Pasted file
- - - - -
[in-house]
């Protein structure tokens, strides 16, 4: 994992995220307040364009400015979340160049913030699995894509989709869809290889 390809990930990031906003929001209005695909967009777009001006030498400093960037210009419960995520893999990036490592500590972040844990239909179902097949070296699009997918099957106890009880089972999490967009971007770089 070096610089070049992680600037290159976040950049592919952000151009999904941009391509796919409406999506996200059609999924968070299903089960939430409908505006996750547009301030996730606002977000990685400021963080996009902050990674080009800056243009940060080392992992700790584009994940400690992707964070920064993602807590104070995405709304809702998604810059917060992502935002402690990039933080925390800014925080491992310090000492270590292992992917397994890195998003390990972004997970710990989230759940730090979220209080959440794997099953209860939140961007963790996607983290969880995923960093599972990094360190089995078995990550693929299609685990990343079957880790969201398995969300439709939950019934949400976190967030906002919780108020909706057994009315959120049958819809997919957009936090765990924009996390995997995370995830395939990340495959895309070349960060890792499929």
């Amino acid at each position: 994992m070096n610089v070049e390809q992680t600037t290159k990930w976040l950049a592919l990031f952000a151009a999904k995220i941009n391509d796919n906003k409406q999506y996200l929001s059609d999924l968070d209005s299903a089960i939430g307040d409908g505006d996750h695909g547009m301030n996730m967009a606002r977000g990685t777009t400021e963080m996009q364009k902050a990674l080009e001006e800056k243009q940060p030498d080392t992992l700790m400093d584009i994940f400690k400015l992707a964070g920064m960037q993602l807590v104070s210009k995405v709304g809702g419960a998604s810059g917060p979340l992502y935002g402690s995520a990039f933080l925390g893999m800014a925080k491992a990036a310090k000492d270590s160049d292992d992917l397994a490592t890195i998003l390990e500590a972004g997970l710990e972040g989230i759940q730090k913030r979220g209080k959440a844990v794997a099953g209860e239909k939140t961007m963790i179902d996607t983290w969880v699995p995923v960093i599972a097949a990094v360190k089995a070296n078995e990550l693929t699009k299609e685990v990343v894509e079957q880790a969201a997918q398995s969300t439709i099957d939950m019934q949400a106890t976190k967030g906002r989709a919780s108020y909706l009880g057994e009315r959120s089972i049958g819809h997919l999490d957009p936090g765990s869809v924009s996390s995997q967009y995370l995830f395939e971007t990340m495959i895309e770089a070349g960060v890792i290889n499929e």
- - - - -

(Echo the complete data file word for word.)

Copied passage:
[in-house]
């Protein structure tokens, strides 16, 4: 994992995220307040364009400015979340160049913030699995894509989709869809290889 390809990930990031906003929001209005695909967009777009001006030498400093960037210009419960995520893999990036490592500590972040844990239909179902097949070296699009997918099957106890009880089972999490967009971007770089 070096610089070049992680600037290159976040950049592919952000151009999904941009391509796919409406999506996200059609999924968070299903089960939430409908505006996750547009301030996730606002977000990685400021963080996009902050990674080009800056243009940060080392992992700790584009994940400690992707964070920064993602807590104070995405709304809702998604810059917060992502935002402690990039933080925390800014925080491992310090000492270590292992992917397994890195998003390990972004997970710990989230759940730090979220209080959440794997099953209860939140961007963790996607983290969880995923960093599972990094360190089995078995990550693929299609685990990343079957880790969201398995969300439709939950019934949400976190967030906002919780108020909706057994009315959120049958819809997919957009936090765990924009996390995997995370995830395939990340495959895309070349960060890792499929």
């Amino acid at each position: 994992m070096n610089v070049e390809q992680t600037t290159k990930w976040l950049a592919l990031f952000a151009a999904k995220i941009n391509d796919n906003k409406q999506y996200l929001s059609d999924l968070d209005s299903a089960i939430g307040d409908g505006d996750h695909g547009m301030n996730m967009a606002r977000g990685t777009t400021e963080m996009q364009k902050a990674l080009e001006e800056k243009q940060p030498d080392t992992l700790m400093d584009i994940f400690k400015l992707a964070g920064m960037q993602l807590v104070s210009k995405v709304g809702g419960a998604s810059g917060p979340l992502y935002g402690s995520a990039f933080l925390g893999m800014a925080k491992a990036a310090k000492d270590s160049d292992d992917l397994a490592t890195i998003l390990e500590a972004g997970l710990e972040g989230i759940q730090k913030r979220g209080k959440a844990v794997a099953g209860e239909k939140t961007m963790i179902d996607t983290w969880v699995p995923v960093i599972a097949a990094v360190k089995a070296n078995e990550l693929t699009k299609e685990v990343v894509e079957q880790a969201a997918q398995s969300t439709i099957d939950m019934q949400a106890t976190k967030g906002r989709a919780s108020y909706l009880g057994e009315r959120s089972i049958g819809h997919l999490d957009p936090g765990s869809v924009s996390s995997q967009y995370l995830f395939e971007t990340m495959i895309e770089a070349g960060v890792i290889n499929e």